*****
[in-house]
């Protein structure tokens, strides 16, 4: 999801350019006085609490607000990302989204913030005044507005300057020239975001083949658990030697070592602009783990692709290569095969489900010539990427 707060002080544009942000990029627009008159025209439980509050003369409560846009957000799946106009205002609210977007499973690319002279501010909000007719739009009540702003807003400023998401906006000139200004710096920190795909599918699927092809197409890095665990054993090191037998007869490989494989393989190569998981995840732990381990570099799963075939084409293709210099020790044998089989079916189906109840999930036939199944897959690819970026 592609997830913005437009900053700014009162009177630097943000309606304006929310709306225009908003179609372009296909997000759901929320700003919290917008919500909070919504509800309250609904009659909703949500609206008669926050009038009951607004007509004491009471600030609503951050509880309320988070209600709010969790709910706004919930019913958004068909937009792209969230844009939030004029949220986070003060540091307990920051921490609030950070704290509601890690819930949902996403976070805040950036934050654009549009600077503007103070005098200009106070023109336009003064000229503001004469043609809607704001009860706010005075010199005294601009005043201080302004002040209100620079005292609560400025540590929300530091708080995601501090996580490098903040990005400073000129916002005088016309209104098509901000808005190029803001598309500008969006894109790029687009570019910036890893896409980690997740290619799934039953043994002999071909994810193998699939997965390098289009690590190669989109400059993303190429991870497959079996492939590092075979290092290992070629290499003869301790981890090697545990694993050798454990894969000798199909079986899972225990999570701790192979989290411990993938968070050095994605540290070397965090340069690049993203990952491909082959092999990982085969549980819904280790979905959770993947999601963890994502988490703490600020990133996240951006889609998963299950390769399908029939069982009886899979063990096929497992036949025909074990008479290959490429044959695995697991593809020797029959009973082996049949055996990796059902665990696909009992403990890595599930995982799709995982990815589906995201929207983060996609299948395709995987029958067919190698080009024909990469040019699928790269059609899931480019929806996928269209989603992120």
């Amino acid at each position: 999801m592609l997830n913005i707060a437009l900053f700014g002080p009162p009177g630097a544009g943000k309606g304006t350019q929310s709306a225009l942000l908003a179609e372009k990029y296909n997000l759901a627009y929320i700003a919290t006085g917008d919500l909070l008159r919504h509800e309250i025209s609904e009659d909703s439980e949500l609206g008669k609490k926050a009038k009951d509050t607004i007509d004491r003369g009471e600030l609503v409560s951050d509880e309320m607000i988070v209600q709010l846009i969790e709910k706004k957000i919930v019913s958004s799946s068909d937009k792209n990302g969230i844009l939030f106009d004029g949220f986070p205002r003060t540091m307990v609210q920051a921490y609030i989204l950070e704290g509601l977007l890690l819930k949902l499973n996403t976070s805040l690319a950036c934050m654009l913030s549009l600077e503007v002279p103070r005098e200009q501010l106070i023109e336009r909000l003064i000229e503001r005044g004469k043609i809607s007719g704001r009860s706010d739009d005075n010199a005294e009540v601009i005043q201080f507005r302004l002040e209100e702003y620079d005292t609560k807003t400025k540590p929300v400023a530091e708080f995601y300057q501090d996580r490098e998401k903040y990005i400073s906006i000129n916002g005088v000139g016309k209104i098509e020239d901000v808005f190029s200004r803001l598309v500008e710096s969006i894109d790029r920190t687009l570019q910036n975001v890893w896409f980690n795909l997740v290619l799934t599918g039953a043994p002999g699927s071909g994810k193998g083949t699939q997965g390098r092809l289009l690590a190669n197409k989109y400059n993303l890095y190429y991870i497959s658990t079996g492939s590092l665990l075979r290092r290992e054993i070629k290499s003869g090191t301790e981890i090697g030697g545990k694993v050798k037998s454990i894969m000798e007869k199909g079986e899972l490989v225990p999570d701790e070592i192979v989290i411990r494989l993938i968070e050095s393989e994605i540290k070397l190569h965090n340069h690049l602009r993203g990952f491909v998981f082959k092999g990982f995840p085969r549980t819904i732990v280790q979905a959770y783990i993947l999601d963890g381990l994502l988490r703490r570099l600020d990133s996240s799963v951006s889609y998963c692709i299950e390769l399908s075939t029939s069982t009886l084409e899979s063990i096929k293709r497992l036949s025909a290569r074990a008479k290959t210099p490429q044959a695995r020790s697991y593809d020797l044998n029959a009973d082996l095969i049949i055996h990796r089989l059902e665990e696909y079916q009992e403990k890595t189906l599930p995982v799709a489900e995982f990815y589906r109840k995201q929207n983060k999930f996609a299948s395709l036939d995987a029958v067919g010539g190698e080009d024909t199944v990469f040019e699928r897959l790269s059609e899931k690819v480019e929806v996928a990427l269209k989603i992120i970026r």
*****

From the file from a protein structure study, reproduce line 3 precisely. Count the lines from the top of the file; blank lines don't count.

């Amino acid at each position: 999801m592609l997830n913005i707060a437009l900053f700014g002080p009162p009177g630097a544009g943000k309606g304006t350019q929310s709306a225009l942000l908003a179609e372009k990029y296909n997000l759901a627009y929320i700003a919290t006085g917008d919500l909070l008159r919504h509800e309250i025209s609904e009659d909703s439980e949500l609206g008669k609490k926050a009038k009951d509050t607004i007509d004491r003369g009471e600030l609503v409560s951050d509880e309320m607000i988070v209600q709010l846009i969790e709910k706004k957000i919930v019913s958004s799946s068909d937009k792209n990302g969230i844009l939030f106009d004029g949220f986070p205002r003060t540091m307990v609210q920051a921490y609030i989204l950070e704290g509601l977007l890690l819930k949902l499973n996403t976070s805040l690319a950036c934050m654009l913030s549009l600077e503007v002279p103070r005098e200009q501010l106070i023109e336009r909000l003064i000229e503001r005044g004469k043609i809607s007719g704001r009860s706010d739009d005075n010199a005294e009540v601009i005043q201080f507005r302004l002040e209100e702003y620079d005292t609560k807003t400025k540590p929300v400023a530091e708080f995601y300057q501090d996580r490098e998401k903040y990005i400073s906006i000129n916002g005088v000139g016309k209104i098509e020239d901000v808005f190029s200004r803001l598309v500008e710096s969006i894109d790029r920190t687009l570019q910036n975001v890893w896409f980690n795909l997740v290619l799934t599918g039953a043994p002999g699927s071909g994810k193998g083949t699939q997965g390098r092809l289009l690590a190669n197409k989109y400059n993303l890095y190429y991870i497959s658990t079996g492939s590092l665990l075979r290092r290992e054993i070629k290499s003869g090191t301790e981890i090697g030697g545990k694993v050798k037998s454990i894969m000798e007869k199909g079986e899972l490989v225990p999570d701790e070592i192979v989290i411990r494989l993938i968070e050095s393989e994605i540290k070397l190569h965090n340069h690049l602009r993203g990952f491909v998981f082959k092999g990982f995840p085969r549980t819904i732990v280790q979905a959770y783990i993947l999601d963890g381990l994502l988490r703490r570099l600020d990133s996240s799963v951006s889609y998963c692709i299950e390769l399908s075939t029939s069982t009886l084409e899979s063990i096929k293709r497992l036949s025909a290569r074990a008479k290959t210099p490429q044959a695995r020790s697991y593809d020797l044998n029959a009973d082996l095969i049949i055996h990796r089989l059902e665990e696909y079916q009992e403990k890595t189906l599930p995982v799709a489900e995982f990815y589906r109840k995201q929207n983060k999930f996609a299948s395709l036939d995987a029958v067919g010539g190698e080009d024909t199944v990469f040019e699928r897959l790269s059609e899931k690819v480019e929806v996928a990427l269209k989603i992120i970026r």